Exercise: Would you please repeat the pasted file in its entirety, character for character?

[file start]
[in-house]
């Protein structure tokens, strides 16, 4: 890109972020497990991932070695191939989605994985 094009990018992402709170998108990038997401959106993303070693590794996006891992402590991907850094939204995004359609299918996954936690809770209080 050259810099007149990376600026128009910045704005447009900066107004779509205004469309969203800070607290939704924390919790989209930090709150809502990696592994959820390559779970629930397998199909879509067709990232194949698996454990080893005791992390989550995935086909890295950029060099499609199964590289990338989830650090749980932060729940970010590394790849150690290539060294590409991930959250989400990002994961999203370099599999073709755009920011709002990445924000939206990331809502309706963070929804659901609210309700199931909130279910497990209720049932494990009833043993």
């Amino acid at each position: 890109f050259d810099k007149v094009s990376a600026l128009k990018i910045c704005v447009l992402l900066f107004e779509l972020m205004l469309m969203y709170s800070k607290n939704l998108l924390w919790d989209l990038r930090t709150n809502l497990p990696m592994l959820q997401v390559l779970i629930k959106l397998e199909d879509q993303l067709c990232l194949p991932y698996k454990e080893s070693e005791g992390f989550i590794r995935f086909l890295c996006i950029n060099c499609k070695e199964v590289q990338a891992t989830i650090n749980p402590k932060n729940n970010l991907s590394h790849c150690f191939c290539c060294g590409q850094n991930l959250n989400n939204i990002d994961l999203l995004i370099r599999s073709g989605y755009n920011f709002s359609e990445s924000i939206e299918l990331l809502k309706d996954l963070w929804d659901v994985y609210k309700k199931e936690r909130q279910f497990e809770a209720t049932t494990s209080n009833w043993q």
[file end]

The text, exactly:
[in-house]
């Protein structure tokens, strides 16, 4: 890109972020497990991932070695191939989605994985 094009990018992402709170998108990038997401959106993303070693590794996006891992402590991907850094939204995004359609299918996954936690809770209080 050259810099007149990376600026128009910045704005447009900066107004779509205004469309969203800070607290939704924390919790989209930090709150809502990696592994959820390559779970629930397998199909879509067709990232194949698996454990080893005791992390989550995935086909890295950029060099499609199964590289990338989830650090749980932060729940970010590394790849150690290539060294590409991930959250989400990002994961999203370099599999073709755009920011709002990445924000939206990331809502309706963070929804659901609210309700199931909130279910497990209720049932494990009833043993």
């Amino acid at each position: 890109f050259d810099k007149v094009s990376a600026l128009k990018i910045c704005v447009l992402l900066f107004e779509l972020m205004l469309m969203y709170s800070k607290n939704l998108l924390w919790d989209l990038r930090t709150n809502l497990p990696m592994l959820q997401v390559l779970i629930k959106l397998e199909d879509q993303l067709c990232l194949p991932y698996k454990e080893s070693e005791g992390f989550i590794r995935f086909l890295c996006i950029n060099c499609k070695e199964v590289q990338a891992t989830i650090n749980p402590k932060n729940n970010l991907s590394h790849c150690f191939c290539c060294g590409q850094n991930l959250n989400n939204i990002d994961l999203l995004i370099r599999s073709g989605y755009n920011f709002s359609e990445s924000i939206e299918l990331l809502k309706d996954l963070w929804d659901v994985y609210k309700k199931e936690r909130q279910f497990e809770a209720t049932t494990s209080n009833w043993q």